As far as season previews go, this was a tough one to write. I was tempted to put "PRAY HE COMES BACK" in the body and call it a day, but that would just be silly. Ultimately, all of these are about wild speculation anyway, so we'll just dive in:
For a hot minute, it looked like either Fish or Olli Jokinen was going to get the honor of centering James Neal, the sniper Nashville has always dreamed of. (Sorry, Colin Wilson.) Maybe not the best of circumstances, but it could at least hold water until David Poile found away to bring in an honest-to-goodness top-line center. Better than nothing, right?
Less than a week after free agency, disaster struck in the form of a ruptured Achilles tendon. Zito's words from that day captured the emotion we were all feeling:
This is the absolute worst. Mike Fisher was 4th in scoring for the Preds a season ago, and his leadership, experience, and let's face it, his handsomeness will be very difficult to replace.
That's true. Mike Fisher has become an integral part of the Predators' roster since coming over from Ottawa in 2011. He consistently ranks near the top of the team leader board in addition to gobbling up oodles of ice time. He was third overall on the entire team this past year. And he is really freaking handsome.
However, despite all of that, Fisher has never been a possession dynamo, so to speak. Especially last year, having one of the worst relative Corsi marks on a below average team. (Only Eric Nystrom and Paul Gaustad were worse.) The good news is, that while that loss felt huge at the time, the
spending spree extreme coupon prowess the organization displayed help ease the pain.
Poile more than made up for Fisher's absence with the signing of Mike Ribeiro and Derek Roy. Ribeiro has a higher point ceiling and Roy could have similar points with better possession numbers. Jokinen is an added bonus. Not only can he make up for the 40 points Fisher is leaving behind (and has very comparable fancy stats) but Joker has plenty of leadership capability as well.
Trying to predict the best possible line combinations for the Predators roster is already next to impossible, so trying to slot Fisher into the equation right now is a fool's errand. We'd hope that by the time he returns, Peter Laviolette will have found the most compatible combos. (If he hasn't, God help us all.) Fisher has proven over the years that he can fit just about anywhere in the lineup and be productive. We shouldn't be worried about him, but is any possible chemistry going to be ruined when he comes back? I'll start the popcorn.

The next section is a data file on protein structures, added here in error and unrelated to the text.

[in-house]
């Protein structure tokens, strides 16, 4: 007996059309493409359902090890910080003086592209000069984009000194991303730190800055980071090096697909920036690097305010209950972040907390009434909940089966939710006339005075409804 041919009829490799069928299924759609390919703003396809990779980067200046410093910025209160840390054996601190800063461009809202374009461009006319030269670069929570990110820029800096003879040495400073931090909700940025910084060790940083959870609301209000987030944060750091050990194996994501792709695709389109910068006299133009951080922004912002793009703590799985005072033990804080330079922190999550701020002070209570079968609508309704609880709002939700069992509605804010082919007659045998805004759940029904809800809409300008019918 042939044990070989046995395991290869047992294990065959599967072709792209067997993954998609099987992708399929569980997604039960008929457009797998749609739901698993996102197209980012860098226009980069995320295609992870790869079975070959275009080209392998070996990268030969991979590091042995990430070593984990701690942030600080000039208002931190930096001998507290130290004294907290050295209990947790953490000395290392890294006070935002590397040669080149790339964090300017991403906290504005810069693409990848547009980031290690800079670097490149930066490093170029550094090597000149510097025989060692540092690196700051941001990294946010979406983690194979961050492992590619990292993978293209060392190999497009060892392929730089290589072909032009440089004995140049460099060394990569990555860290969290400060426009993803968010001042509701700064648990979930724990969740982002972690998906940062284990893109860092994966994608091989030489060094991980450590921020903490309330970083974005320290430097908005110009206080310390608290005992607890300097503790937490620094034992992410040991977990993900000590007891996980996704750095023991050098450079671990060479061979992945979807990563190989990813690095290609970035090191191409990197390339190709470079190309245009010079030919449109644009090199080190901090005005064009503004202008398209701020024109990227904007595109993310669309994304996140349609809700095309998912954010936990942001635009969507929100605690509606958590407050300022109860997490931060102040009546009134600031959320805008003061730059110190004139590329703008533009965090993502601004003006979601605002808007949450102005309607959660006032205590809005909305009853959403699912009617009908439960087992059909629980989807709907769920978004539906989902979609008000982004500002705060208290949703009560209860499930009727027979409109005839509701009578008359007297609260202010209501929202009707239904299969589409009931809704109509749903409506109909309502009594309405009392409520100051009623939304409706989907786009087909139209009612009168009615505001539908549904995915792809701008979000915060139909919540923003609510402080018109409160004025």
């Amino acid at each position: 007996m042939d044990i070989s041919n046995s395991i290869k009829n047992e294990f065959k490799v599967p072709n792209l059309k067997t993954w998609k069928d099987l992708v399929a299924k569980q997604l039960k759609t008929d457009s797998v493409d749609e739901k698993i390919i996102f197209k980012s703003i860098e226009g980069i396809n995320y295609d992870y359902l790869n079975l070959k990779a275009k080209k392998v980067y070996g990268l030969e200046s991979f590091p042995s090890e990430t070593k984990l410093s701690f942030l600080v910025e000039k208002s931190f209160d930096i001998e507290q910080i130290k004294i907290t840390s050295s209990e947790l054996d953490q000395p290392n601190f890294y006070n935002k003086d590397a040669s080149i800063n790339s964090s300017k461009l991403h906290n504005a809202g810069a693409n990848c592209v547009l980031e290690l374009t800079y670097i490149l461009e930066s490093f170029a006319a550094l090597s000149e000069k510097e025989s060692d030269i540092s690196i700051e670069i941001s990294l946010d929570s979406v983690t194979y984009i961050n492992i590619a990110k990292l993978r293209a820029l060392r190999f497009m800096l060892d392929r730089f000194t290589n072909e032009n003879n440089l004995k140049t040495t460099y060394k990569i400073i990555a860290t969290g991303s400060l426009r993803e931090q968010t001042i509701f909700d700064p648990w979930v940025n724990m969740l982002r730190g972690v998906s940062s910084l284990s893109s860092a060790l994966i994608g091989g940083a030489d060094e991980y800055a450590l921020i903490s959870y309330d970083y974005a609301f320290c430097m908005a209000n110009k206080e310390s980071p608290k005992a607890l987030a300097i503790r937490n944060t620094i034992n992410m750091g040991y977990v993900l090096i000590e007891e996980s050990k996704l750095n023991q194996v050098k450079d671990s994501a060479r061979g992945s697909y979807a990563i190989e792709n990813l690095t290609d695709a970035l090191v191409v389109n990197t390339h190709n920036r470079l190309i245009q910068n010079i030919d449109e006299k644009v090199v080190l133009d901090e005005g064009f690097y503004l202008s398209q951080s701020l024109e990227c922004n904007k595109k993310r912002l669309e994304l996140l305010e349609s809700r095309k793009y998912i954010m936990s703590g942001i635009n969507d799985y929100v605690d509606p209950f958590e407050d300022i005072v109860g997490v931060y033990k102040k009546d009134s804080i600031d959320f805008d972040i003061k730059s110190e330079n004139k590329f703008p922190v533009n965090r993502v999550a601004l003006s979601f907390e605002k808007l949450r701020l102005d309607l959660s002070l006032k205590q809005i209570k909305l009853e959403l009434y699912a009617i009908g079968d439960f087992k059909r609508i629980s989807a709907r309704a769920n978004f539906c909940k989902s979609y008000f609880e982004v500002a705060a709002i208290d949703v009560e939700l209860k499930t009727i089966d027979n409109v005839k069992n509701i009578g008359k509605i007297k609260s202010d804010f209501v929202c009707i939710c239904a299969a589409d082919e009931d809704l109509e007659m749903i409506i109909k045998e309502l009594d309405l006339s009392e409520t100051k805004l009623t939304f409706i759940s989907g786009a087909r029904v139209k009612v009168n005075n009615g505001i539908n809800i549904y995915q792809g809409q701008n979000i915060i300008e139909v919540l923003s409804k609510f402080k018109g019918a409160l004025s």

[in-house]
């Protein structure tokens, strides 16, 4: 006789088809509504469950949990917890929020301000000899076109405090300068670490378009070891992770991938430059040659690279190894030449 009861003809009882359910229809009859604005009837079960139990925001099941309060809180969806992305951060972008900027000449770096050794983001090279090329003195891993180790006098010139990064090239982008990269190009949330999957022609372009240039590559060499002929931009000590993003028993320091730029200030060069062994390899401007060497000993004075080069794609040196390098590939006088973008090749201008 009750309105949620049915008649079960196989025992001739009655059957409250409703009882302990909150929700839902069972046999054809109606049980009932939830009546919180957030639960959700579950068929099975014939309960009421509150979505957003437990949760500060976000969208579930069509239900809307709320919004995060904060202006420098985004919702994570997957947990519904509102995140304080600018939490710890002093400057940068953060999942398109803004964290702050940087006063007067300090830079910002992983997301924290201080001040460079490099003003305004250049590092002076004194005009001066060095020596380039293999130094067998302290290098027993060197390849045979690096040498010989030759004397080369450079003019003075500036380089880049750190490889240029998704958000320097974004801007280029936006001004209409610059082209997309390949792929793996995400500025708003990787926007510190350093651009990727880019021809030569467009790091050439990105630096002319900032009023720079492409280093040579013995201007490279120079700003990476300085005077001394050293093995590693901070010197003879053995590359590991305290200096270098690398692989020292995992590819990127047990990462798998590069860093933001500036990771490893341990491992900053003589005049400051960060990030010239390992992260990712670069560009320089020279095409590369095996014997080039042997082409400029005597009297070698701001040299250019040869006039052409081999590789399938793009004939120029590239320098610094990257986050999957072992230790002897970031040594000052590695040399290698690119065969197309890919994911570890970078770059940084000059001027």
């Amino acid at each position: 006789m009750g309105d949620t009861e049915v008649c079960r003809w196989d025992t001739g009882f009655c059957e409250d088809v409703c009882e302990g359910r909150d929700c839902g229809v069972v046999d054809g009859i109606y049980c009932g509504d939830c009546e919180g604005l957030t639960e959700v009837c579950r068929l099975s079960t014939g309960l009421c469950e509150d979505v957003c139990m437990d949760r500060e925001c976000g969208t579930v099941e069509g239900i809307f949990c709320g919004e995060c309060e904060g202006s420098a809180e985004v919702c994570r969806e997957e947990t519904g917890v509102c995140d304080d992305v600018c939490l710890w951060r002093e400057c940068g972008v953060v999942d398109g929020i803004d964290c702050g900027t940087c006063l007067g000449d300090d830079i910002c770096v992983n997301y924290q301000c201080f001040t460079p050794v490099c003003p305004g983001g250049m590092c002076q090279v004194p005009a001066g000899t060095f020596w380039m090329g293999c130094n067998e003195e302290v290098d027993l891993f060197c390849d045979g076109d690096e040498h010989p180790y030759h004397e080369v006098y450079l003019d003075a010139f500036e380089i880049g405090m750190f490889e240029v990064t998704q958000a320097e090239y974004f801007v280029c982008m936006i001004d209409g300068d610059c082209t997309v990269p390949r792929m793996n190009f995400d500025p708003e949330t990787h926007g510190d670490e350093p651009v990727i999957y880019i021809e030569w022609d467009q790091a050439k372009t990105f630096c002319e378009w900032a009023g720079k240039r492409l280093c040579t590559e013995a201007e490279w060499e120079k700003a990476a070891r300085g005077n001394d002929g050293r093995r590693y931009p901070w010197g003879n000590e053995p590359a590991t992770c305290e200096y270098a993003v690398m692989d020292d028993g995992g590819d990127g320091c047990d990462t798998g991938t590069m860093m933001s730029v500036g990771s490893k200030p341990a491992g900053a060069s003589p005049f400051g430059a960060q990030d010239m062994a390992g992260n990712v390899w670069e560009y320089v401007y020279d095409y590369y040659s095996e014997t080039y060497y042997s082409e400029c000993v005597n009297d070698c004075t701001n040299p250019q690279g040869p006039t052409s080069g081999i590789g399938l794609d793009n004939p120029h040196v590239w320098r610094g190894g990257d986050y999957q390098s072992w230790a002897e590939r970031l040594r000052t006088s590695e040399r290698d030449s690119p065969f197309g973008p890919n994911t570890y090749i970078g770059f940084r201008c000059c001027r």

The fact is, the Predators will be okay without Fisher, at least in the short term. There are players able to set up in his place, as well as plenty of rookies waiting for their shot on the big club. That isn't to say the team doesn't need him, though. Everyone in the locker room, in the stands, and watching at home is going to eagerly anticipating his return.
It's just going to be one hell of a game of musical chairs when he comes back, though.
Best Case Scenario
His mutilated ankle completely heals in the minimum amount of time, and he's able to return while providing crucial help on both the second and third lines.
Worst Case Scenario
Because of his injury and his impending bundle of
doom joy, Fish calls it quits without stepping on the ice at all this season. We're all thinking it.
The Fisher-Underwood progeny coincides with the alignment of the planets, ushering in an era of unlimited Stanley Cups for non-traditional markets, and Sound of Music specials galore. Peace and hockeyness reign supreme.